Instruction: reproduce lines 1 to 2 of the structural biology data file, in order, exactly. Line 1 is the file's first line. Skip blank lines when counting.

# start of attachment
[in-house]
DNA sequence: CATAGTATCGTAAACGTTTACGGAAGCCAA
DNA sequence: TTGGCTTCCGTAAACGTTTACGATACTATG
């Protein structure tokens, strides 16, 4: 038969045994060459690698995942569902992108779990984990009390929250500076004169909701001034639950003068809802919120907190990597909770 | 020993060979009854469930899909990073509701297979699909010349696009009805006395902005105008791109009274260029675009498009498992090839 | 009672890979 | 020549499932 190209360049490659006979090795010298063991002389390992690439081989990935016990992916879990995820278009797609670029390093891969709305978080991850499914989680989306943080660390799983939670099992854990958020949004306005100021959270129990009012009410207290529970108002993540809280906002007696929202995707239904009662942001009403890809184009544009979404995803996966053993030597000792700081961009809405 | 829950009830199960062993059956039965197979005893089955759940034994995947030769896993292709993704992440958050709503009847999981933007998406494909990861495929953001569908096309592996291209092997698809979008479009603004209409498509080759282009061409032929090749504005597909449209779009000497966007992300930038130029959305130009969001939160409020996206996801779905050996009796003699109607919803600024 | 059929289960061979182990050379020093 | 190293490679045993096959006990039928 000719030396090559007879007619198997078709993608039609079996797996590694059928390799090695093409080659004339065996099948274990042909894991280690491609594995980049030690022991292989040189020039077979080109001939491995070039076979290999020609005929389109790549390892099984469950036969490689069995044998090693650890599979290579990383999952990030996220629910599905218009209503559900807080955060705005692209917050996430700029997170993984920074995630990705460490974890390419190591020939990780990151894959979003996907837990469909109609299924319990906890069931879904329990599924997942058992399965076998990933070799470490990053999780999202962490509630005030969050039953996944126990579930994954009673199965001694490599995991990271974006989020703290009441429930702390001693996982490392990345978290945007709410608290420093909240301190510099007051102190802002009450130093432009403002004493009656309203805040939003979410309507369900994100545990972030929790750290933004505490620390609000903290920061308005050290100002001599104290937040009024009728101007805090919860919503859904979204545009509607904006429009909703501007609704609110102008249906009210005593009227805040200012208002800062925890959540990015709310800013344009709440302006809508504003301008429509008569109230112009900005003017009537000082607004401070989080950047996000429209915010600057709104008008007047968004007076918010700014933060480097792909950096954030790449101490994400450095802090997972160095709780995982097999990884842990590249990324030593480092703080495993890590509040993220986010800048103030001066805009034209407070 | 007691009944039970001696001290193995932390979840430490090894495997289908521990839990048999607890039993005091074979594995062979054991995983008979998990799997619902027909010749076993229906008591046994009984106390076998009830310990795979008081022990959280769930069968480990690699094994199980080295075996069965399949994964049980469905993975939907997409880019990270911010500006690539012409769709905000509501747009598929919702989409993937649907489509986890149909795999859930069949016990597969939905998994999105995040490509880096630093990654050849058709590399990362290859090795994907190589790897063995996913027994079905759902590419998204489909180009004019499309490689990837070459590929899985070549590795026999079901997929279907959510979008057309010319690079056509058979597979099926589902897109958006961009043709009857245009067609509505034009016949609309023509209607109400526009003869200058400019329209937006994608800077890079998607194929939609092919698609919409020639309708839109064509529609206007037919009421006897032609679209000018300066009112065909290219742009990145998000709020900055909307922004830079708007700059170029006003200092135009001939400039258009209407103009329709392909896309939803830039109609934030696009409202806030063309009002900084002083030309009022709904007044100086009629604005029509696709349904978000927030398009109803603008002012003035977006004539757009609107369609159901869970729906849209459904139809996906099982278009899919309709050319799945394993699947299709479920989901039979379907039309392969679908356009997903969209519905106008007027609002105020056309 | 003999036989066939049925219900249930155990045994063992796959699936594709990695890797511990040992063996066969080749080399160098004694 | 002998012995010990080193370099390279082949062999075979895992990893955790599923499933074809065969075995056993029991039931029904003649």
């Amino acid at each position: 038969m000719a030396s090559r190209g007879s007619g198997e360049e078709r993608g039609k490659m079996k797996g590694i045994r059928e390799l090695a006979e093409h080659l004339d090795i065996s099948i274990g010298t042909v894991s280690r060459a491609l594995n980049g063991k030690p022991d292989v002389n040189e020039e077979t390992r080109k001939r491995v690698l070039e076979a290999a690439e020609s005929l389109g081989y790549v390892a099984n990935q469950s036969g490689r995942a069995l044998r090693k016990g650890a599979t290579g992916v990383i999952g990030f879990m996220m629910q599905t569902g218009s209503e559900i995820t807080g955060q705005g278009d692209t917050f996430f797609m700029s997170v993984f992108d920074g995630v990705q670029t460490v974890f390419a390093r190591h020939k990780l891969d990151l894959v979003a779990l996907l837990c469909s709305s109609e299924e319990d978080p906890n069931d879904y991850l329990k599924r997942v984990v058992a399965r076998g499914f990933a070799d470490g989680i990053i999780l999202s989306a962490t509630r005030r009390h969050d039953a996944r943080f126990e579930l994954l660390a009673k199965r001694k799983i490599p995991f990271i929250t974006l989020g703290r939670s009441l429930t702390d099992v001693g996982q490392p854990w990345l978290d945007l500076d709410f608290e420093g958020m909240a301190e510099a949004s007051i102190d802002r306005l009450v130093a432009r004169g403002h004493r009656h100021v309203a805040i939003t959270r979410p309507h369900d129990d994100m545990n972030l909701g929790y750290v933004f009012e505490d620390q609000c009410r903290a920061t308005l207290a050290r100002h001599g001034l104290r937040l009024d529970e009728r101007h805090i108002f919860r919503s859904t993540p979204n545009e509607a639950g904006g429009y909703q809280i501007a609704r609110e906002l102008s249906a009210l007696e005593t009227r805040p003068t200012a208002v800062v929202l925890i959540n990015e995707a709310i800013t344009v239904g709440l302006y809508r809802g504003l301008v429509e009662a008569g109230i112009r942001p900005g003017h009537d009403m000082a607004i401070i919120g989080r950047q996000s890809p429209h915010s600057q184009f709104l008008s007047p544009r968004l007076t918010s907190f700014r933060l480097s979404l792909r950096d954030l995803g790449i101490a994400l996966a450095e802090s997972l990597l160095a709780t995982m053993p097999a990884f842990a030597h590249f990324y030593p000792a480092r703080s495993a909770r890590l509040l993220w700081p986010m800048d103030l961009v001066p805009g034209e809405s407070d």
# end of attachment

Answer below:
[in-house]
DNA sequence: CATAGTATCGTAAACGTTTACGGAAGCCAA